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A global study analyzing more than 280,000 digital meditation sessions has found that the practice leads to significant improvements in mood, regardless of the length of a session.
The University of Adelaide–led study, which used deidentified data provided by US-based meditation app Insight Timer, found that consistent practice had a greater influence on the effectiveness of meditation for a practitioner.
A lot of people feel like they need to meditate every day for long periods of time to realise any benefit, and then become disheartened when they find this unsustainable. We found that practice consistency was the most important predictor of positive outcome change. Specifically, keeping up a regular practice but taking occasional rest days when required. [Dr Micah Cearns, data scientist, Insight Timer; research fellow, Discipline of Psychiatry, University of Adelaide]
As meditators gained experience, longer sessions led to increased mood improvements.
We can think of the relationship between mood benefits and length of a session as one that is graded and changes as users become more experienced through completing more sessions. [Dr Micah Cearns]
Both interoceptive (internally focused) and exteroceptive (externally focused) sessions led to improvements; however, meditators who practiced a mix of both were most likely to maintain a meditation practice in the long term.
There were more than 10,500 participants from 103 countries in the study. The data were collected with informed consent over a 14-month period, and Insight Timer users’ mood, mood stability, and recovery time from a drop in mood were measured.
Users were prompted in-app to complete a mood check-in each time they performed a digital meditation—a data collection method known as ecological momentary assessment.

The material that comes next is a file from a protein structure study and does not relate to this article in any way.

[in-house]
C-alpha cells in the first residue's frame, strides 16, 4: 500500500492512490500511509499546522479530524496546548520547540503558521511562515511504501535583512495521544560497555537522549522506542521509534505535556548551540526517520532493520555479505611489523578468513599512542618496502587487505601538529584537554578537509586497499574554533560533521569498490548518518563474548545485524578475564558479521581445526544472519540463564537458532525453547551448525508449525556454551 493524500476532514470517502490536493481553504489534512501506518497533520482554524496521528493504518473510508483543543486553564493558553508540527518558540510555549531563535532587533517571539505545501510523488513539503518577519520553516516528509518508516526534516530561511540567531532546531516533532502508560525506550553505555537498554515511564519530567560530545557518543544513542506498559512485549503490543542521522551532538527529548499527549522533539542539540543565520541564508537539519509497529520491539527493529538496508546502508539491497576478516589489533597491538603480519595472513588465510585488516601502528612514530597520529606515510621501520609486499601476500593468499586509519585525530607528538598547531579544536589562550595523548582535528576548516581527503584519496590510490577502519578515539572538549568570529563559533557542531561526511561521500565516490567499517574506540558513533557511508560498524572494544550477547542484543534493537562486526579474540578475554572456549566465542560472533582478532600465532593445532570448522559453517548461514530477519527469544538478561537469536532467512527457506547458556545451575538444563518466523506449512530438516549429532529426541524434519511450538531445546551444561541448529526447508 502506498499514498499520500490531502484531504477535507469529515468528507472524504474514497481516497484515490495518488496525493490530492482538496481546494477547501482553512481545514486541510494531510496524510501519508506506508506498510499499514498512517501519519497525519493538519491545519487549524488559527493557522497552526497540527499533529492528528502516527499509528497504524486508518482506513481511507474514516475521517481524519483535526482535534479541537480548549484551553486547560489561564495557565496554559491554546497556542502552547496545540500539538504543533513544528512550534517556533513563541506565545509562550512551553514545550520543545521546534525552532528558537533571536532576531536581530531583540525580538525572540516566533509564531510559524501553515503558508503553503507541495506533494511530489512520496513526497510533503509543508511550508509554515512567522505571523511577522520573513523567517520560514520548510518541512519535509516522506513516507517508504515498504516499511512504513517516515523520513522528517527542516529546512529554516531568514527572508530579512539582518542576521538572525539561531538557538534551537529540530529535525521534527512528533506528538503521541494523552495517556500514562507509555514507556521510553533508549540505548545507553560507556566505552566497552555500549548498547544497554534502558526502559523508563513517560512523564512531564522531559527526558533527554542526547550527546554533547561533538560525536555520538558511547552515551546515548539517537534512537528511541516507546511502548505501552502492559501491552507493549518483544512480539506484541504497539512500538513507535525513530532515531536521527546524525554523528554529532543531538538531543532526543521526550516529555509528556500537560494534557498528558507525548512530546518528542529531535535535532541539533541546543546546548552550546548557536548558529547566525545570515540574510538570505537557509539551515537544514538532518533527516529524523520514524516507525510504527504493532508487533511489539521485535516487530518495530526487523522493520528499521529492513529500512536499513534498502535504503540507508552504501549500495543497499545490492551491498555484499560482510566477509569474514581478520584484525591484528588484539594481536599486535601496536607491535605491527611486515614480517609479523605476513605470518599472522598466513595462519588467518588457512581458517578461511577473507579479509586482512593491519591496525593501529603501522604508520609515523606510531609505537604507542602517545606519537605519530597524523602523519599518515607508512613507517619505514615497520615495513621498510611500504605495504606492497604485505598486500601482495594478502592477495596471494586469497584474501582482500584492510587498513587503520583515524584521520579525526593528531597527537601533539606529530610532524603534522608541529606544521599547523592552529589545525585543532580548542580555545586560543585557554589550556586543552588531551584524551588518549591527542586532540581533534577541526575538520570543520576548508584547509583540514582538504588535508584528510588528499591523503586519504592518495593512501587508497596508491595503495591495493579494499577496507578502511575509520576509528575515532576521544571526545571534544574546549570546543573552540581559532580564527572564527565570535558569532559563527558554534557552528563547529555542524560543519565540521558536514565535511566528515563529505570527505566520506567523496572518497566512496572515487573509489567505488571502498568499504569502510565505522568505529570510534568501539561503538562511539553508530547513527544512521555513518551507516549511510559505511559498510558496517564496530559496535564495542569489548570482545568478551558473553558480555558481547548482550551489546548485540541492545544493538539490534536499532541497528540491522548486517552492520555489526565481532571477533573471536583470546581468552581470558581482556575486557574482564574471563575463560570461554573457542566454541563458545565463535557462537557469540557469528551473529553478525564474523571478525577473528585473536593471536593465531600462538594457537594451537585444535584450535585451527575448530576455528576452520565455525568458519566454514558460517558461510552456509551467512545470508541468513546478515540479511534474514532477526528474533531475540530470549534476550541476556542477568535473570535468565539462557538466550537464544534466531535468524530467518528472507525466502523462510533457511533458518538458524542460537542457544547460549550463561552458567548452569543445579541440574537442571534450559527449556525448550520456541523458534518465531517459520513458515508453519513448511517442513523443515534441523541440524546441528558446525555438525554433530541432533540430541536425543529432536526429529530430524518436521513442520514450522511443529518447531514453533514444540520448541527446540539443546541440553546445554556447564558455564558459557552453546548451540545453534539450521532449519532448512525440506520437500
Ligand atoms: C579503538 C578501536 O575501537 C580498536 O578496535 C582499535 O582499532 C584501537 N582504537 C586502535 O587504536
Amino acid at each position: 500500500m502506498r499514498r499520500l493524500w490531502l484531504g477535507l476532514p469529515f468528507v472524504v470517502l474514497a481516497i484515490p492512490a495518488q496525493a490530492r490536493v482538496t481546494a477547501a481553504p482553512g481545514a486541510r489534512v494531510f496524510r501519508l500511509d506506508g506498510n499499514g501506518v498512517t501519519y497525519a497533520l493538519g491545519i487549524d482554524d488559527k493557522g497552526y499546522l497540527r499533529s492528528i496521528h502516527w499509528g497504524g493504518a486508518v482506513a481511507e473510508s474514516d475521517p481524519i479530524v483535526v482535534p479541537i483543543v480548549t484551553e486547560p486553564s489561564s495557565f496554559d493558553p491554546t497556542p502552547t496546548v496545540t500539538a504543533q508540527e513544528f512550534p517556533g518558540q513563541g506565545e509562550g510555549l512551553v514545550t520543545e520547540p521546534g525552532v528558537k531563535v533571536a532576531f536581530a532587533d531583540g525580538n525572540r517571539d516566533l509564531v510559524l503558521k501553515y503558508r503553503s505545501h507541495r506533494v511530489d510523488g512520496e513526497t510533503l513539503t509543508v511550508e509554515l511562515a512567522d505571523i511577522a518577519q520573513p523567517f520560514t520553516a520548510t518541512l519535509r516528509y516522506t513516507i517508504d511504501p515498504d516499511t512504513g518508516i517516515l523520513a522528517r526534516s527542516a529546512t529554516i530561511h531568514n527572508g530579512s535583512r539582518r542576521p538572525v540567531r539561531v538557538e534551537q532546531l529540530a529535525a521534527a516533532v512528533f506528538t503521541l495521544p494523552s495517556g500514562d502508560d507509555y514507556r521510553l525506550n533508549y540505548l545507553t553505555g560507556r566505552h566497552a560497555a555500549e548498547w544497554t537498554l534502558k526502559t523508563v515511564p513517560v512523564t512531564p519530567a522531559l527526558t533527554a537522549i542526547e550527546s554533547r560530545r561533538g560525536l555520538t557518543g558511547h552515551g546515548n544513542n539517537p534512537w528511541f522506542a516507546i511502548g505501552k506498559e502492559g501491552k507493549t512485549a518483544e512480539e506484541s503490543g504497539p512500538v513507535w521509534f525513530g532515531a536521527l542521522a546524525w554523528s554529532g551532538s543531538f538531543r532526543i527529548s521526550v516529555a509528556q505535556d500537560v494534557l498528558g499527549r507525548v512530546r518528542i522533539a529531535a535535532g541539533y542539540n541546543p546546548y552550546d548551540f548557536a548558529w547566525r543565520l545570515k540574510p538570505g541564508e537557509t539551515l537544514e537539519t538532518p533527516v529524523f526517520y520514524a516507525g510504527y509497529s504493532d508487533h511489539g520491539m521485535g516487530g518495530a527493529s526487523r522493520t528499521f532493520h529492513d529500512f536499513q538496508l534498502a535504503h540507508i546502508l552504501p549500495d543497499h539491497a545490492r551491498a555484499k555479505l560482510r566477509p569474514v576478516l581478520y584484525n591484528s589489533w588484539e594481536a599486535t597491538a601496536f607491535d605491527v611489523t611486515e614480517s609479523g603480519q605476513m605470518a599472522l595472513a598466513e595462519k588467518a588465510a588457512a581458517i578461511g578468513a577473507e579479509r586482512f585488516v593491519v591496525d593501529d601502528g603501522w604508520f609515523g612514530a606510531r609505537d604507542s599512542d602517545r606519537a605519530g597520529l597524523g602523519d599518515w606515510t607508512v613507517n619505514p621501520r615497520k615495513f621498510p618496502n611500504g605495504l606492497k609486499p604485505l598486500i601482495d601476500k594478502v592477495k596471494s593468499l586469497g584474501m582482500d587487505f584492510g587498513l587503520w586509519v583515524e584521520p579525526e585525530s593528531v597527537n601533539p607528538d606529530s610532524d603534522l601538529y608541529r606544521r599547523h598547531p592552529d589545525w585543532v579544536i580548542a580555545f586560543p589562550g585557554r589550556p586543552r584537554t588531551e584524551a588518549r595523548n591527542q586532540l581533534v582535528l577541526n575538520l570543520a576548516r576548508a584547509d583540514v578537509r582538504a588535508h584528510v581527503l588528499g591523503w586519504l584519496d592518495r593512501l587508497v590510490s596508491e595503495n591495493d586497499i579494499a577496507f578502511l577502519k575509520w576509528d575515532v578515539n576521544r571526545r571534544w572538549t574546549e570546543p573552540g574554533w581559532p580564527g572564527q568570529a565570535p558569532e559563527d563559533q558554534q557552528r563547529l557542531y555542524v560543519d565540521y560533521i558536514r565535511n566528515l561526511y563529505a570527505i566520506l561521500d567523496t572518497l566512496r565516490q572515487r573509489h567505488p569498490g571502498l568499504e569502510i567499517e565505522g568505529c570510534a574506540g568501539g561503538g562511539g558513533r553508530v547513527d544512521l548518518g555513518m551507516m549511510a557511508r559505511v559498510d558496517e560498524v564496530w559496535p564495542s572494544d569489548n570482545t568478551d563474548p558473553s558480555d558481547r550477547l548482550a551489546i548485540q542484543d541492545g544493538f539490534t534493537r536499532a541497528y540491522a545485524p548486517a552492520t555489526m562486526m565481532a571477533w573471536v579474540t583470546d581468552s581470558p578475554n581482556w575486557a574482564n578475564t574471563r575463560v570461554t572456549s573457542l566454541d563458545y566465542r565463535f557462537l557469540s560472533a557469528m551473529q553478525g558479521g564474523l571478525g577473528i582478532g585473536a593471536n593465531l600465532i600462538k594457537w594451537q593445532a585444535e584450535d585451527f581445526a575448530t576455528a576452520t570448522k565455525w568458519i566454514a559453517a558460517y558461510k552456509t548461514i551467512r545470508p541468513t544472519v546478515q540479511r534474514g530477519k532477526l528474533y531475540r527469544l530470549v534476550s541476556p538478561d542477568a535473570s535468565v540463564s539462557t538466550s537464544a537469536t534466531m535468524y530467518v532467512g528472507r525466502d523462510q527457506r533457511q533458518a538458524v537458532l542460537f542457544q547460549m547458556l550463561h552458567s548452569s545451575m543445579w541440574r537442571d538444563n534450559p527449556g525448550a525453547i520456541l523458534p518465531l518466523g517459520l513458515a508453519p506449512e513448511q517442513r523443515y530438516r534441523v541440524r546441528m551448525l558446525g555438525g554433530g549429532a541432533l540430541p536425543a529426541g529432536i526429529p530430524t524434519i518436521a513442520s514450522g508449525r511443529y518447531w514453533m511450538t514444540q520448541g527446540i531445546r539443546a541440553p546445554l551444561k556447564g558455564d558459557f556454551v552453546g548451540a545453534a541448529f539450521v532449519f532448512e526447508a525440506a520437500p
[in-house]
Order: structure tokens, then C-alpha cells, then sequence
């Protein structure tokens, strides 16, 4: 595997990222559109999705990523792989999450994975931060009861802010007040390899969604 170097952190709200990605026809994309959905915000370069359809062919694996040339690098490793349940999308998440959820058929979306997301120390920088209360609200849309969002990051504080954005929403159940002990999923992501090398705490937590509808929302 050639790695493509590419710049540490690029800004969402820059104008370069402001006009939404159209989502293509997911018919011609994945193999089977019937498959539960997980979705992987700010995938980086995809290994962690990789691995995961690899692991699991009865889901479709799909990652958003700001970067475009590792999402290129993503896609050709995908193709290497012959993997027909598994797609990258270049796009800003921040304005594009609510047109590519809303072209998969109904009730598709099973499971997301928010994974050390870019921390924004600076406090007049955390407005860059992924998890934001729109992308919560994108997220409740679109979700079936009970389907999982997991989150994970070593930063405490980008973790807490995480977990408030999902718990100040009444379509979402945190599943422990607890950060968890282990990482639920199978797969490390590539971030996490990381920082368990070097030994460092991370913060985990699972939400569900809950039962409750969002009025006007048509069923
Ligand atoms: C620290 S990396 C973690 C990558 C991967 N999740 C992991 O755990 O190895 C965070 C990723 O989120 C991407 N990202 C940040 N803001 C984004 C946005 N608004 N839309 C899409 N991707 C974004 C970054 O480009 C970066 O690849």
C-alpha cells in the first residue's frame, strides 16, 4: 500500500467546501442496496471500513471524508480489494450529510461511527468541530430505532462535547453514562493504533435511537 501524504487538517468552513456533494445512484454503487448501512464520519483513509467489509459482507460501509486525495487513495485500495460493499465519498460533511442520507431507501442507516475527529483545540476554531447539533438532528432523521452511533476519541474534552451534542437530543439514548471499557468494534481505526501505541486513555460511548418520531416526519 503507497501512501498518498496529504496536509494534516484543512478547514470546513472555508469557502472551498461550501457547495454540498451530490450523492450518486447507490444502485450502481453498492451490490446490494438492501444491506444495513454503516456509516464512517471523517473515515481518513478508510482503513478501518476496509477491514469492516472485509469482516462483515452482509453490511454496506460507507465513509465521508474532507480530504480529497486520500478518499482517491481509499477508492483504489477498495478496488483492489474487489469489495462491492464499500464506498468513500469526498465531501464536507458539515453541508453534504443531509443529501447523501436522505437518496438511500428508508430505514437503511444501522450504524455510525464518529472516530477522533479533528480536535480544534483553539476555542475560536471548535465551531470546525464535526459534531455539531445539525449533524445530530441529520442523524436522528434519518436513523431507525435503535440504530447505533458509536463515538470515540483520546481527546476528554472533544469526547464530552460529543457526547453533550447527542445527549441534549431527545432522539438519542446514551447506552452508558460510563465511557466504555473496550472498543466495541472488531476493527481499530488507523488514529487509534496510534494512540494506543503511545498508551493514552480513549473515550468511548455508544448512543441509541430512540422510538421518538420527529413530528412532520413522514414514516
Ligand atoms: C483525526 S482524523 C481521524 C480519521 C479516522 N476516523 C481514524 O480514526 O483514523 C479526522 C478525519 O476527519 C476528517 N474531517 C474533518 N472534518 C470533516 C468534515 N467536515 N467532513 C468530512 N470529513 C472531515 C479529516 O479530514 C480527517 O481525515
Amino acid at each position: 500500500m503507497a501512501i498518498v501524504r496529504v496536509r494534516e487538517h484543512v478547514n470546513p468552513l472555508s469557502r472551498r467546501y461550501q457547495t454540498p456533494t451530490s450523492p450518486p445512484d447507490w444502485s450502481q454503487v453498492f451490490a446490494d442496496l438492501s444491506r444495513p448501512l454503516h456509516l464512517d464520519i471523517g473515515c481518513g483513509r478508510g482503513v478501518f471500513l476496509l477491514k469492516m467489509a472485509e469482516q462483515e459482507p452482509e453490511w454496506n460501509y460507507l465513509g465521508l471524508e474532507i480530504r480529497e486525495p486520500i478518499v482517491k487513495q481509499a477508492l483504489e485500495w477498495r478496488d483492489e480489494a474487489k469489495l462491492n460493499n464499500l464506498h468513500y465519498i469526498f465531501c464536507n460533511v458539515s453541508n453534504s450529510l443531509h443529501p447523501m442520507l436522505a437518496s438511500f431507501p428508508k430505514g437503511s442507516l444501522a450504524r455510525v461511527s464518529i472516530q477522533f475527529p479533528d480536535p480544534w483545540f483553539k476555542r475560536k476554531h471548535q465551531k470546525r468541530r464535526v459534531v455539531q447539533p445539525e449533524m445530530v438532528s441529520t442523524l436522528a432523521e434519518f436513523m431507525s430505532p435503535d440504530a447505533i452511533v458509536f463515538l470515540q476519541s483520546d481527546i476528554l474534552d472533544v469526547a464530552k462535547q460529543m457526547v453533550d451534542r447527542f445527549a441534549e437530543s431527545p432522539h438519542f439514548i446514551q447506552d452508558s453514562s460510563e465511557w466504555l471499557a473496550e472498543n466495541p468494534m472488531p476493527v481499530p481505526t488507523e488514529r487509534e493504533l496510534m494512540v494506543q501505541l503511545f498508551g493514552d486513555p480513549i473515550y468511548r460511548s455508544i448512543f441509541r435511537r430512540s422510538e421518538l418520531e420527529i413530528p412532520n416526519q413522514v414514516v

This technique affords data collection with close proximity to day-to-day events and minimises the chances of recall biases that can be prevalent in traditional assessment techniques. It also maximises the real-world validity of the findings. [Dr Micah Cearns]
Working with an industry partner like Insight Timer significantly benefitted the scale of this study.
Many tech companies generate massive amounts of data related to health and wellbeing within the natural context of how consumers complete their everyday self-care routines. This is really where the university/tech relationship thrives – researchers can answer questions related to health, tech companies receive insights into their products, while the public benefits from new knowledge going into the public domain. [Dr Micah Cearns]
The global meditation market is a multibillion-dollar industry, with app stores awash with platforms offering guided meditations and other well-being activities.
While the data collected from this study were sourced from just 1 app, Dr Cearns said that the findings are likely applicable to other apps with a similarly broad range of meditation types.
Prof Scott Clark (coauthor; associate professor and head of the Discipline of Psychiatry, University of Adelaide) agrees: “The study provides definitive evidence for the effectiveness of mindfulness apps and defines the best way to use them.”
The study was published in the Journal of Medical Internet Research.
Dr Micah Cearns, PhD, Research Fellow, Discipline of Psychiatry, University of Adelaide. Mobile: +61 0415 308 058, Email: firstname.lastname@example.org
Jessica Stanley, Media Officer, The University of Adelaide. Mobile: +61 (0)422 406 351. Email: email@example.com
Australian University Provider Number PRV12105 | CRICOS Provider Number 00123M
Cearns M, Clark SR. The Effects of Dose, Practice Habits, and Objects of Focus on Digital Meditation Effectiveness and Adherence: Longitudinal Study of 280,000 Digital Meditation Sessions Across 103 Countries. J Med Internet Res 2023.
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